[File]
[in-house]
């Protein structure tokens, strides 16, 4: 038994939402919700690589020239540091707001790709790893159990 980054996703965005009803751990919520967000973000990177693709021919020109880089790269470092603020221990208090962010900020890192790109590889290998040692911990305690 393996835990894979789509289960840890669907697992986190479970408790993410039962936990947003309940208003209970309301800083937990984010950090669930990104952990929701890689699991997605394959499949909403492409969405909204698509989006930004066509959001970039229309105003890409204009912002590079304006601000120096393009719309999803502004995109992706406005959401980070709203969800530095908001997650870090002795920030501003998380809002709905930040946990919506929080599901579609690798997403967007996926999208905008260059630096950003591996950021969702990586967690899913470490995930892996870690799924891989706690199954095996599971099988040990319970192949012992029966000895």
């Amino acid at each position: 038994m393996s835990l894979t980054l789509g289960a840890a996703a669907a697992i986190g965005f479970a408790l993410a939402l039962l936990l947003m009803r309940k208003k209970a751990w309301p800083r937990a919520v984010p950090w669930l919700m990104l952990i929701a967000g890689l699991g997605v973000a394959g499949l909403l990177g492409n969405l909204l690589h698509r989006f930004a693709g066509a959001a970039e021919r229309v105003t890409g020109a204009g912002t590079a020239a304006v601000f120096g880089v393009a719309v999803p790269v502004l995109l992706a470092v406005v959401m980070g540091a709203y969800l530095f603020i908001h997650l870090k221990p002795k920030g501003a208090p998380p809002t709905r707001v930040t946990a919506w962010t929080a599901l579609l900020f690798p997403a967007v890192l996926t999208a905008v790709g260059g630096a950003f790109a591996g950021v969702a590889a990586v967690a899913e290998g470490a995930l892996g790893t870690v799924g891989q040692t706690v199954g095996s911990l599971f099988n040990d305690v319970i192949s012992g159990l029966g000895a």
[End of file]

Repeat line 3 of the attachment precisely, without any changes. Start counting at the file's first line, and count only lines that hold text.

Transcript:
């Amino acid at each position: 038994m393996s835990l894979t980054l789509g289960a840890a996703a669907a697992i986190g965005f479970a408790l993410a939402l039962l936990l947003m009803r309940k208003k209970a751990w309301p800083r937990a919520v984010p950090w669930l919700m990104l952990i929701a967000g890689l699991g997605v973000a394959g499949l909403l990177g492409n969405l909204l690589h698509r989006f930004a693709g066509a959001a970039e021919r229309v105003t890409g020109a204009g912002t590079a020239a304006v601000f120096g880089v393009a719309v999803p790269v502004l995109l992706a470092v406005v959401m980070g540091a709203y969800l530095f603020i908001h997650l870090k221990p002795k920030g501003a208090p998380p809002t709905r707001v930040t946990a919506w962010t929080a599901l579609l900020f690798p997403a967007v890192l996926t999208a905008v790709g260059g630096a950003f790109a591996g950021v969702a590889a990586v967690a899913e290998g470490a995930l892996g790893t870690v799924g891989q040692t706690v199954g095996s911990l599971f099988n040990d305690v319970i192949s012992g159990l029966g000895a």